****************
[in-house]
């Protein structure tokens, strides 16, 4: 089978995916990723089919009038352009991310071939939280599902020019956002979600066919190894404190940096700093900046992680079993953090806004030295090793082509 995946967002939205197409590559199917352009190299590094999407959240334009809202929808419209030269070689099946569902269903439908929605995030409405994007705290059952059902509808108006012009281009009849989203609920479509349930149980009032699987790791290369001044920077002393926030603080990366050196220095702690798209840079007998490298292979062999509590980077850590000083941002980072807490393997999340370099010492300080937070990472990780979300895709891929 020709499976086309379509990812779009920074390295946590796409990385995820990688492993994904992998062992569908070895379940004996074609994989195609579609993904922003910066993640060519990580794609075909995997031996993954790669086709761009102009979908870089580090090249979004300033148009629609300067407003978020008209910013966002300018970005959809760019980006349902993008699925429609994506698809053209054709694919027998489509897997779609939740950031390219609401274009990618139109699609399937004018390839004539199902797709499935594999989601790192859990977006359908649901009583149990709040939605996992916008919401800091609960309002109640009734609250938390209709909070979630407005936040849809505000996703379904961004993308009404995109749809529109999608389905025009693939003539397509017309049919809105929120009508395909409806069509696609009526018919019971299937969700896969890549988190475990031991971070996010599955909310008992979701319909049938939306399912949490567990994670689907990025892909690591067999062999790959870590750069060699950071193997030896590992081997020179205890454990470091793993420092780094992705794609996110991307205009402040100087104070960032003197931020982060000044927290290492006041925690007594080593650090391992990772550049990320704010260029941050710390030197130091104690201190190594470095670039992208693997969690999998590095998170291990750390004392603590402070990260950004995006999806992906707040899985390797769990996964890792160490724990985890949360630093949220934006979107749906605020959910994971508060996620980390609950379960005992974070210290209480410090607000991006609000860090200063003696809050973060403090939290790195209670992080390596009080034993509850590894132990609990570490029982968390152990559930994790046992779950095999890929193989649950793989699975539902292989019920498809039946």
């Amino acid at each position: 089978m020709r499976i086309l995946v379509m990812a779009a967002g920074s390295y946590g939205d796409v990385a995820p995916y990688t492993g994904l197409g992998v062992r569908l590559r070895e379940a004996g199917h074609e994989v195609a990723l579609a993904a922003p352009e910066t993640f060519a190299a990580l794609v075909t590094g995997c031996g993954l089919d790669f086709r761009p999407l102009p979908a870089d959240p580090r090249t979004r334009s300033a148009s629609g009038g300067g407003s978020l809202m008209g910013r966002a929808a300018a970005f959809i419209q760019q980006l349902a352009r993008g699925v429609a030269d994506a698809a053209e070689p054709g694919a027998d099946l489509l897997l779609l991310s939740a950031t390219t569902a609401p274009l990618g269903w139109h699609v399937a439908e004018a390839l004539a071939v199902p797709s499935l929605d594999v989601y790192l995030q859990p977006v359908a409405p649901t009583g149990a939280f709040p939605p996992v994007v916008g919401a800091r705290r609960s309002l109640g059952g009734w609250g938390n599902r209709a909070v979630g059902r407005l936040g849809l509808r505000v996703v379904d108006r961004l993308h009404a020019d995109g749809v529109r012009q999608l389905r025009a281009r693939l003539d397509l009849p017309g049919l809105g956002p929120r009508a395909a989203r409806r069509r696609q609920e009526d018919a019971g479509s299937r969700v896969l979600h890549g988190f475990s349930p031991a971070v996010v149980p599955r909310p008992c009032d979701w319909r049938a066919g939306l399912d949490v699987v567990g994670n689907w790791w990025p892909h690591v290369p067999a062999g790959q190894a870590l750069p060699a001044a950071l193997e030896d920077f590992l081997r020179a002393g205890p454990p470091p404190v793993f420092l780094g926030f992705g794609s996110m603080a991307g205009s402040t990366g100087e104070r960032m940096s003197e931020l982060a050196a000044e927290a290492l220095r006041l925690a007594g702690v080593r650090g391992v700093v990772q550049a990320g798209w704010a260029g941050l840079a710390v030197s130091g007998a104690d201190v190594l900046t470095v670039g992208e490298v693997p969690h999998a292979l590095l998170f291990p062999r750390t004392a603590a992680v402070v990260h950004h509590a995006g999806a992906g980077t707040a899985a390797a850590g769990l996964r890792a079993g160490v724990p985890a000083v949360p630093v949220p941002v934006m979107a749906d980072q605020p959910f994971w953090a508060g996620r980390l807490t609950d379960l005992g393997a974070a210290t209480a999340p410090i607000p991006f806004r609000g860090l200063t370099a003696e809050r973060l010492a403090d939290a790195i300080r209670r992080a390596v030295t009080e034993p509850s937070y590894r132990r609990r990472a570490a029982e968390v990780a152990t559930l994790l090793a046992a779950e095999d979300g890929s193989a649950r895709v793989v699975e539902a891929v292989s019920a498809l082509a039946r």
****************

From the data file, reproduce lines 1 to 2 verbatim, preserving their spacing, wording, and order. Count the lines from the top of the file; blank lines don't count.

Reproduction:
[in-house]
């Protein structure tokens, strides 16, 4: 089978995916990723089919009038352009991310071939939280599902020019956002979600066919190894404190940096700093900046992680079993953090806004030295090793082509 995946967002939205197409590559199917352009190299590094999407959240334009809202929808419209030269070689099946569902269903439908929605995030409405994007705290059952059902509808108006012009281009009849989203609920479509349930149980009032699987790791290369001044920077002393926030603080990366050196220095702690798209840079007998490298292979062999509590980077850590000083941002980072807490393997999340370099010492300080937070990472990780979300895709891929 020709499976086309379509990812779009920074390295946590796409990385995820990688492993994904992998062992569908070895379940004996074609994989195609579609993904922003910066993640060519990580794609075909995997031996993954790669086709761009102009979908870089580090090249979004300033148009629609300067407003978020008209910013966002300018970005959809760019980006349902993008699925429609994506698809053209054709694919027998489509897997779609939740950031390219609401274009990618139109699609399937004018390839004539199902797709499935594999989601790192859990977006359908649901009583149990709040939605996992916008919401800091609960309002109640009734609250938390209709909070979630407005936040849809505000996703379904961004993308009404995109749809529109999608389905025009693939003539397509017309049919809105929120009508395909409806069509696609009526018919019971299937969700896969890549988190475990031991971070996010599955909310008992979701319909049938939306399912949490567990994670689907990025892909690591067999062999790959870590750069060699950071193997030896590992081997020179205890454990470091793993420092780094992705794609996110991307205009402040100087104070960032003197931020982060000044927290290492006041925690007594080593650090391992990772550049990320704010260029941050710390030197130091104690201190190594470095670039992208693997969690999998590095998170291990750390004392603590402070990260950004995006999806992906707040899985390797769990996964890792160490724990985890949360630093949220934006979107749906605020959910994971508060996620980390609950379960005992974070210290209480410090607000991006609000860090200063003696809050973060403090939290790195209670992080390596009080034993509850590894132990609990570490029982968390152990559930994790046992779950095999890929193989649950793989699975539902292989019920498809039946």